Regarding my English, I see that I have to work harder and concentrate especially on the the use of prepositions, and articles. However, I see that I have progressed considerably in the last year or two, and I have to continue in the same way. At least, when I write I feel that I exist as a human being.
    Thank you again.

  4. #4
    Gillnetter is offline Key Member
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    Default Re: Friends, part seventeen

    Quote Originally Posted by Bassim View Post
    Dear Gil,
    Thank you so much. Not many people would spend so much time correcting mistakes on a language forum for free. I really appreciate your help, your patience, and all advice you have given me. This short story was long, almost like a novella, but I wanted to describe the background of the war in my country. The war did not come suddenly, but it was expected. One of the reasons was years of the communist dictatorship, which did not allow the people to think with their own brains. Instead, they were always looking at the leader and leaders, but they treated ordinary people like sheep. Now when the war is over and so many people had been killed, these ordinary people, who are today without jobs and future, ask themselves how gullible they could have been. So many friendships and marriages have fallen apart only because people were duped by the nationalists, who promised them better life. Today they have lost friends and wives and they can hardly survive on their meagre salaries.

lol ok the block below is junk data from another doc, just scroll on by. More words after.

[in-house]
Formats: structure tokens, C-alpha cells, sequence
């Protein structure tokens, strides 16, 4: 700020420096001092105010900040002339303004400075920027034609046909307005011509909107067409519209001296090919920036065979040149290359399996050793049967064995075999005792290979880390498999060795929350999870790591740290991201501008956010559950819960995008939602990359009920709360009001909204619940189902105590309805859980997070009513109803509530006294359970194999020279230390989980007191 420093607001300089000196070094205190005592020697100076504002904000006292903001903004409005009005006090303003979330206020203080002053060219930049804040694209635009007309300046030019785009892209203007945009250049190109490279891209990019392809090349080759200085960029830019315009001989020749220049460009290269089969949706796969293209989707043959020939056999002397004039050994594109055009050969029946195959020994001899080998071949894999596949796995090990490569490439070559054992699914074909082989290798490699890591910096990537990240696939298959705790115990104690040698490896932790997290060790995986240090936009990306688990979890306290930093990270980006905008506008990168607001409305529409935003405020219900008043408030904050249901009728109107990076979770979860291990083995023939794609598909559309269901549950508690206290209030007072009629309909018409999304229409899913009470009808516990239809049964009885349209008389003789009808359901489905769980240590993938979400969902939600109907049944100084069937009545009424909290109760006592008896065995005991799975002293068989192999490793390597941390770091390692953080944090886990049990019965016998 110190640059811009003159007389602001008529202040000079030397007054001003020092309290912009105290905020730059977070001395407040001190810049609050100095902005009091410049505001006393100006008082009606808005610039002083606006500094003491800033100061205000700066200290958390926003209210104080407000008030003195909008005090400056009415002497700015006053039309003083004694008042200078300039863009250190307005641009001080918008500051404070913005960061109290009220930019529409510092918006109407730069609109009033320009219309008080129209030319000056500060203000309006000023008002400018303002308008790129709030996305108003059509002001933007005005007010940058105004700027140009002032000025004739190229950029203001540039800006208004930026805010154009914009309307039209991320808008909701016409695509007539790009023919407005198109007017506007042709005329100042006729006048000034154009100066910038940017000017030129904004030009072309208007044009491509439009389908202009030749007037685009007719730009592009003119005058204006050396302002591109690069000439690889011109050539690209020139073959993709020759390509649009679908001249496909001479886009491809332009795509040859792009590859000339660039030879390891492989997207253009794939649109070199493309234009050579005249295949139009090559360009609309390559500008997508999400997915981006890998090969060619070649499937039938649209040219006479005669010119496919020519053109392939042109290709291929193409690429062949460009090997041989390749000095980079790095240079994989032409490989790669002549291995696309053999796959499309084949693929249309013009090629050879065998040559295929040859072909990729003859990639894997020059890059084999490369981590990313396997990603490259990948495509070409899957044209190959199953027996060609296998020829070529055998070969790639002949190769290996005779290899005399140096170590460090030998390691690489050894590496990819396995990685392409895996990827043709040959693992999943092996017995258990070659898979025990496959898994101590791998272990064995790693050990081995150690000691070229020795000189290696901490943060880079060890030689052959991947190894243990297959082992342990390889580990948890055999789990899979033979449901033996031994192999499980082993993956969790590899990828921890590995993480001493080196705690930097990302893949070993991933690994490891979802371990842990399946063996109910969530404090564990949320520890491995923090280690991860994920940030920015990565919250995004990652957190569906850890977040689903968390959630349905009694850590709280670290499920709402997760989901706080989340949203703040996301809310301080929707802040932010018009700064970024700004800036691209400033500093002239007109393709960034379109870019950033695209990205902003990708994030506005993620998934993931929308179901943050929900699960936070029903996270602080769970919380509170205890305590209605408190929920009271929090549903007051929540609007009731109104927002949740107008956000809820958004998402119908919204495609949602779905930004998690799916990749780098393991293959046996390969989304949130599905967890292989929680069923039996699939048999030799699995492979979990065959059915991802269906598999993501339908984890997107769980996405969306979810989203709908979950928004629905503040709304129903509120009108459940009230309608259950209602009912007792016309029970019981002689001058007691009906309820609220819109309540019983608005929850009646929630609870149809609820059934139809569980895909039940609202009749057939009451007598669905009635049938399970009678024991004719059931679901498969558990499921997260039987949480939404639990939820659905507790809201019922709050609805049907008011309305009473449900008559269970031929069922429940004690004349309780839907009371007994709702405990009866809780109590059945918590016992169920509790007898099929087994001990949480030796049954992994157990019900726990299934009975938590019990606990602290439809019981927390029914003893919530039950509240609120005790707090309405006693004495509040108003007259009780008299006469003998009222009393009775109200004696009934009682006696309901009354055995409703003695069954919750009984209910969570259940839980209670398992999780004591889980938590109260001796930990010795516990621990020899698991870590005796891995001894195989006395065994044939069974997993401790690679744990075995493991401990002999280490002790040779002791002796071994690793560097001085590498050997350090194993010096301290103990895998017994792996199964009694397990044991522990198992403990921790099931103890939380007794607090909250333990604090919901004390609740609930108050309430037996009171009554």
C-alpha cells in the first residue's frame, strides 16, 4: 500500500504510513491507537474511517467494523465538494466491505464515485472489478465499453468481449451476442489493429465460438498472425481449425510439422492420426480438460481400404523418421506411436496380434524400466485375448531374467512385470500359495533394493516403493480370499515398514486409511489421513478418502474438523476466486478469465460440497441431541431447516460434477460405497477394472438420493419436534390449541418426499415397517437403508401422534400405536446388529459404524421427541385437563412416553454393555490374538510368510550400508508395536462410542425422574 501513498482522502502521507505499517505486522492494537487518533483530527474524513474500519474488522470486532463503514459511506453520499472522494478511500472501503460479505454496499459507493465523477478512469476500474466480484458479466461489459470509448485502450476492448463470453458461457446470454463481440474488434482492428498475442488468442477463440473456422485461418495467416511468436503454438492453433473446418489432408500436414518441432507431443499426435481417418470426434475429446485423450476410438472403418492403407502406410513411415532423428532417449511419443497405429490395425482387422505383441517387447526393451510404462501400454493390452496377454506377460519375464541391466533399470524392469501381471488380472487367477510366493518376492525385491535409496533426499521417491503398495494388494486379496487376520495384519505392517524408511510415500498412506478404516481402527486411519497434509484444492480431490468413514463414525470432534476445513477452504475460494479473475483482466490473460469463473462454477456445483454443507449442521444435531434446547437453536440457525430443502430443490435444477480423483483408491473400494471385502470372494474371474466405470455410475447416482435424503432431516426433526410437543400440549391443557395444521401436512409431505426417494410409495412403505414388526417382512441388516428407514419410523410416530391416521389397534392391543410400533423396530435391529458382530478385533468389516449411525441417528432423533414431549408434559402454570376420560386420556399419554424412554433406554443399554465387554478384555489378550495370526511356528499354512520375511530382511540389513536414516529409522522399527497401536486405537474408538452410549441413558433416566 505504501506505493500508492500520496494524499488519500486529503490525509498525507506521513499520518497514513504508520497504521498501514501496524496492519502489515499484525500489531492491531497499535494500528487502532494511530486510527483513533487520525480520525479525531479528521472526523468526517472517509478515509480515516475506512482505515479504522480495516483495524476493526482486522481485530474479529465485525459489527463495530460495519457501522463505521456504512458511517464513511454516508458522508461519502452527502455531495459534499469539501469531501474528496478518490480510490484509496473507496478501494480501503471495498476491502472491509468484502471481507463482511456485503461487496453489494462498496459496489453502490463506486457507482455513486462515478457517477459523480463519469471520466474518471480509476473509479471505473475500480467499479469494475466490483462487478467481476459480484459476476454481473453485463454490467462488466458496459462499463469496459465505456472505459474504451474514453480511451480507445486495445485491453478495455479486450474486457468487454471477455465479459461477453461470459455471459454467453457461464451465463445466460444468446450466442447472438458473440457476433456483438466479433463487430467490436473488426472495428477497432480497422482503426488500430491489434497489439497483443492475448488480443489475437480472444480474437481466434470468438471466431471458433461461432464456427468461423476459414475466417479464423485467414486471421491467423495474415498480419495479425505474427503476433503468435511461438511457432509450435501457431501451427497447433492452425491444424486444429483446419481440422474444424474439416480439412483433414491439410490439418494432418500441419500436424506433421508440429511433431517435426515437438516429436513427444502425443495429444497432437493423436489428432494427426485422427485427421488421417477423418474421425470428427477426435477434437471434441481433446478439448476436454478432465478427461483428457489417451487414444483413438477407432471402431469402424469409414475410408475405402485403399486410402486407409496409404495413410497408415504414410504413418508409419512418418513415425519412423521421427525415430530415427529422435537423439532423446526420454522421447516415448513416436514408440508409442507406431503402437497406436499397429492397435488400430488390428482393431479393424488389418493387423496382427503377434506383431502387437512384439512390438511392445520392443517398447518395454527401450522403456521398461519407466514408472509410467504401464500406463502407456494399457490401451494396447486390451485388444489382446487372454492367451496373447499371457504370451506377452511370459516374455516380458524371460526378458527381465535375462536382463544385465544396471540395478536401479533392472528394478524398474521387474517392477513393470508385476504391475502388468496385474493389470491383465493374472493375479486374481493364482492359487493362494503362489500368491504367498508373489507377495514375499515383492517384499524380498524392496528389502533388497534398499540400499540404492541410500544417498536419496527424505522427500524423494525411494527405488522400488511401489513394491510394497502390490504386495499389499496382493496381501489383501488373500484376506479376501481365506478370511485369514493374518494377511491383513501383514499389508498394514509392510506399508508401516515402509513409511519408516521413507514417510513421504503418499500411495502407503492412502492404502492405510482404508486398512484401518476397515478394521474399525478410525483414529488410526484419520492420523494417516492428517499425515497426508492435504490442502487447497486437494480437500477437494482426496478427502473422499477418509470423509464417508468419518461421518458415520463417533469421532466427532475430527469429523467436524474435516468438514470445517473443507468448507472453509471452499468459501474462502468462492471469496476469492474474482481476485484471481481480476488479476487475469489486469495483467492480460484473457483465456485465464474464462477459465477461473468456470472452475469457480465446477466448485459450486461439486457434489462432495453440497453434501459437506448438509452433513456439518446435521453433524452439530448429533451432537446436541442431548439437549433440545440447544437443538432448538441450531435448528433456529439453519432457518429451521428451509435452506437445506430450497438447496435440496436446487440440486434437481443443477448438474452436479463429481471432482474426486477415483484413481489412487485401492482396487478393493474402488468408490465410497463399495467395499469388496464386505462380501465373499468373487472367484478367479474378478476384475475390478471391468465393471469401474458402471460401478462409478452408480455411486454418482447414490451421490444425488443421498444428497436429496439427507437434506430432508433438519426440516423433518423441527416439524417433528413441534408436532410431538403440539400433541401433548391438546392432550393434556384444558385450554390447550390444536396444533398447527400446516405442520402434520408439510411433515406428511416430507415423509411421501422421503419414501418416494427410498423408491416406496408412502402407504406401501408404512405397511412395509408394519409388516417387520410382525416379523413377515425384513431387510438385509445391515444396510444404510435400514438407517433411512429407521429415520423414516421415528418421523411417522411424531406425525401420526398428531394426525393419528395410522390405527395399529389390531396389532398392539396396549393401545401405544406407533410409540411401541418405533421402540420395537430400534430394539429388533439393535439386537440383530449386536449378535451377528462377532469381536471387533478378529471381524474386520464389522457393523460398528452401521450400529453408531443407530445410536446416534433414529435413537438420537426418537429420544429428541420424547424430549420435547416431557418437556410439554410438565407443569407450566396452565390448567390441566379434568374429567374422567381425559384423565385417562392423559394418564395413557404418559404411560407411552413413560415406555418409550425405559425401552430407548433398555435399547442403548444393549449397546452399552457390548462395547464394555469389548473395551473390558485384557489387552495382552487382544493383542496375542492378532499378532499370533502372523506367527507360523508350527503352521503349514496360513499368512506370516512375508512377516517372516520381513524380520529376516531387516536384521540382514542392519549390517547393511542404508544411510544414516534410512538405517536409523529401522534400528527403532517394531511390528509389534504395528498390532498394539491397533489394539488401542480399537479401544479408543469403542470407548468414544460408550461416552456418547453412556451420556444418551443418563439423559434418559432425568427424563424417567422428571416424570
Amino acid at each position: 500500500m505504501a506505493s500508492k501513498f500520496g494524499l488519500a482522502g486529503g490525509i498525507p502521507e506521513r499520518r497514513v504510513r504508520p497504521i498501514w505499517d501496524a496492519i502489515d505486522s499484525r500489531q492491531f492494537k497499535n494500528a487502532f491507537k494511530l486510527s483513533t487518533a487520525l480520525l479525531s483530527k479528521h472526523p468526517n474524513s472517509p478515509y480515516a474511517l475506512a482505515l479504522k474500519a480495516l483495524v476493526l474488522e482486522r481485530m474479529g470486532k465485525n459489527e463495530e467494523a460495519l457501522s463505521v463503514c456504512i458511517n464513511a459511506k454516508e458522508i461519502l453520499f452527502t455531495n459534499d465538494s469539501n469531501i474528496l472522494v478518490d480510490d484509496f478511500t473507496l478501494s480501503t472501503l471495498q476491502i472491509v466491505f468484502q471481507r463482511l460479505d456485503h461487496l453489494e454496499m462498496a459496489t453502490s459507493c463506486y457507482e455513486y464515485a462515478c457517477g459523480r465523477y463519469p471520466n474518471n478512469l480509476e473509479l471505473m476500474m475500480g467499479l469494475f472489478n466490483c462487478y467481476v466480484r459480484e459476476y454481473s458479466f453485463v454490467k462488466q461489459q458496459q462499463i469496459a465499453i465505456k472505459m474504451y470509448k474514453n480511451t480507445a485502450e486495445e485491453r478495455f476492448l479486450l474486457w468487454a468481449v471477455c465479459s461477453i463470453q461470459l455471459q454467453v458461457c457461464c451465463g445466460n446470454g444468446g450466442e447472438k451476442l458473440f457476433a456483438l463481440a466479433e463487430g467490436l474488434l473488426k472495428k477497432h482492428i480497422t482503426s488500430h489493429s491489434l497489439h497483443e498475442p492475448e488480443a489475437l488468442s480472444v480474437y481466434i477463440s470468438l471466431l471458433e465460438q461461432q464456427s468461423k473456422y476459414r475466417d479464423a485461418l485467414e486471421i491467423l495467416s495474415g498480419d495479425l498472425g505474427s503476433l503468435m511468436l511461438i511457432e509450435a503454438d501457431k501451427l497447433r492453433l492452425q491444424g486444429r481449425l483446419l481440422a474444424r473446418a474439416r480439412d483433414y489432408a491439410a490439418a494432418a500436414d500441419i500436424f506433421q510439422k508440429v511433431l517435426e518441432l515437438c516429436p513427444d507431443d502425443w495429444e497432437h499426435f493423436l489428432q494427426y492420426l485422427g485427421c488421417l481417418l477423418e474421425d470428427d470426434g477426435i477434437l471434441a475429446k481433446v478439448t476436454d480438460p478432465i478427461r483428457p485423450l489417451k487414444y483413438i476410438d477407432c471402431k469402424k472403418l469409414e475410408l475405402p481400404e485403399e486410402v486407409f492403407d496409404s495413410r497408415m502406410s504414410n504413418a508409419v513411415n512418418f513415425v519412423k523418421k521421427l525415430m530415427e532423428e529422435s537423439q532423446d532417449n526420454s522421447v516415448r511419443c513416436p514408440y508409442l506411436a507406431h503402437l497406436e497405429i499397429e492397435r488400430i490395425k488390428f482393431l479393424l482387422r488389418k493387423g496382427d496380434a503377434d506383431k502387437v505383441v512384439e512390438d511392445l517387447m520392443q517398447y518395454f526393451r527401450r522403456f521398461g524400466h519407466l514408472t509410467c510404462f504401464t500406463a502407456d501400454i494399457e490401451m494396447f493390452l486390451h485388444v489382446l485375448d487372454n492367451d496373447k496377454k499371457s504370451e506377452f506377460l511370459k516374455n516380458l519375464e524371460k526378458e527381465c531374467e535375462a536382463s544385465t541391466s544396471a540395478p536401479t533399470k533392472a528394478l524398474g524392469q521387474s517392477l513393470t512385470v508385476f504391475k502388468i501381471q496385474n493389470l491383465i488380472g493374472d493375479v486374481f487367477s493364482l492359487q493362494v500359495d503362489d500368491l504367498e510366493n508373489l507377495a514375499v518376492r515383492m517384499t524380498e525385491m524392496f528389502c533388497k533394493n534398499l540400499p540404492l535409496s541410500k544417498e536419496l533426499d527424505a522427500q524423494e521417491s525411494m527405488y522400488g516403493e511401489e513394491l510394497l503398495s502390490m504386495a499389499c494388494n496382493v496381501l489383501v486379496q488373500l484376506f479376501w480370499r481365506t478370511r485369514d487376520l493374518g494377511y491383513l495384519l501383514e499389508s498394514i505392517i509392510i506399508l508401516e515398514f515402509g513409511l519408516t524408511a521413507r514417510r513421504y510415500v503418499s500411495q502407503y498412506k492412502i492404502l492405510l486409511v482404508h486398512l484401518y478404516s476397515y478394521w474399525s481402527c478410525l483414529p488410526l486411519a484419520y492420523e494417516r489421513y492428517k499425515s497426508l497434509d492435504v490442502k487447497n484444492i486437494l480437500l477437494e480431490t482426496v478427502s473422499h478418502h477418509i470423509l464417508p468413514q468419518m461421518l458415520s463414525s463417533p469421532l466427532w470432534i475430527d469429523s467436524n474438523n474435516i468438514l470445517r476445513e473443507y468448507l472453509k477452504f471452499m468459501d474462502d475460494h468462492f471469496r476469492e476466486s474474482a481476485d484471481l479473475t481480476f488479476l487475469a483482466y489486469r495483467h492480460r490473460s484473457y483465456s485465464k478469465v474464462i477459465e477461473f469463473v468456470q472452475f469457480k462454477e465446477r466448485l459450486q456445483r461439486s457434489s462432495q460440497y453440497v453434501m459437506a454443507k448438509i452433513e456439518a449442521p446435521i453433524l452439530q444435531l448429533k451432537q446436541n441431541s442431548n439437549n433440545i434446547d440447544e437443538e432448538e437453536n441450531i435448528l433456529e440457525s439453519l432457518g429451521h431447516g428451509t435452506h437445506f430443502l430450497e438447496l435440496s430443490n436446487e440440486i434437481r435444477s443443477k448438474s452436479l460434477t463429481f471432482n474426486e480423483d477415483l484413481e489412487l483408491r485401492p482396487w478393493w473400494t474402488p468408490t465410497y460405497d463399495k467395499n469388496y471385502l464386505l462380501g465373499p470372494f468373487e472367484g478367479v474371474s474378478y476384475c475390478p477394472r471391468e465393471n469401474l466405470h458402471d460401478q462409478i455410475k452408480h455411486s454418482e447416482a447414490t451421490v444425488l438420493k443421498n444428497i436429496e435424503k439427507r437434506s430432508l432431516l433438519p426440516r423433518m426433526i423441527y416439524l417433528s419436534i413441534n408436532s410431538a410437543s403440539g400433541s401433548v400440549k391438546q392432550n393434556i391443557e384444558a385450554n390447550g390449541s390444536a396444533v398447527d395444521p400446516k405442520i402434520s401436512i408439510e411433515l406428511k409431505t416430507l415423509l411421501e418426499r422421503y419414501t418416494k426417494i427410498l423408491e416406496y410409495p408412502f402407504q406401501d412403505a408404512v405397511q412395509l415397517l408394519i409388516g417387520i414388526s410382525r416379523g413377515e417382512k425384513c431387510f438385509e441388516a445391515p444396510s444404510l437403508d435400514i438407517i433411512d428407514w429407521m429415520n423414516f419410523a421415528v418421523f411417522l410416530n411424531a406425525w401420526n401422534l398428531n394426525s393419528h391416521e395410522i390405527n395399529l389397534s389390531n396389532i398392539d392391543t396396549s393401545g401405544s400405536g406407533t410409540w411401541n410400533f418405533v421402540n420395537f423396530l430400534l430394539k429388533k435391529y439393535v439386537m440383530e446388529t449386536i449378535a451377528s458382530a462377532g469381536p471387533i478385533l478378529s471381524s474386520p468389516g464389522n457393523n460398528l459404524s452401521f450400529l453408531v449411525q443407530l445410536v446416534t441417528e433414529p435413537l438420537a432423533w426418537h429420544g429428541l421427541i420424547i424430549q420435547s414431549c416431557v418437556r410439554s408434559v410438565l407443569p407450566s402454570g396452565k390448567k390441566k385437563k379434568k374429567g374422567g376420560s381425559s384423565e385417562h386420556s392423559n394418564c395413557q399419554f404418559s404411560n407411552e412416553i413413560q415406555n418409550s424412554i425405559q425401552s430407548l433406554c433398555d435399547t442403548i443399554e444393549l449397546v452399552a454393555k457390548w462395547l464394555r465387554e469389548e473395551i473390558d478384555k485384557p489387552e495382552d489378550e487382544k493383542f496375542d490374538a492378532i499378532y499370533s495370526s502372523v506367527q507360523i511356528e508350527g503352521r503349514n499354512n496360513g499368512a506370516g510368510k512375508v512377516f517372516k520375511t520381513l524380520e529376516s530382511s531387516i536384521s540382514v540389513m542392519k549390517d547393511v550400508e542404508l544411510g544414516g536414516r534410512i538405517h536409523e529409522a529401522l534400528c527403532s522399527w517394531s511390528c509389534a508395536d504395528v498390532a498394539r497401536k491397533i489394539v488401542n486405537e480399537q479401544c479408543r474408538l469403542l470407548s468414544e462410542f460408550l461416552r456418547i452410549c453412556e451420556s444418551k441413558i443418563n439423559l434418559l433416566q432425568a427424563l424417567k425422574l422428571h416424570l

Regarding my English, I see that I have to work harder and concentrate especially on the the use of prepositions, and articles. However, I see that I have progressed considerably in the last year or two, and I have to continue in the same way. At least, when I write I feel that I exist as a human being.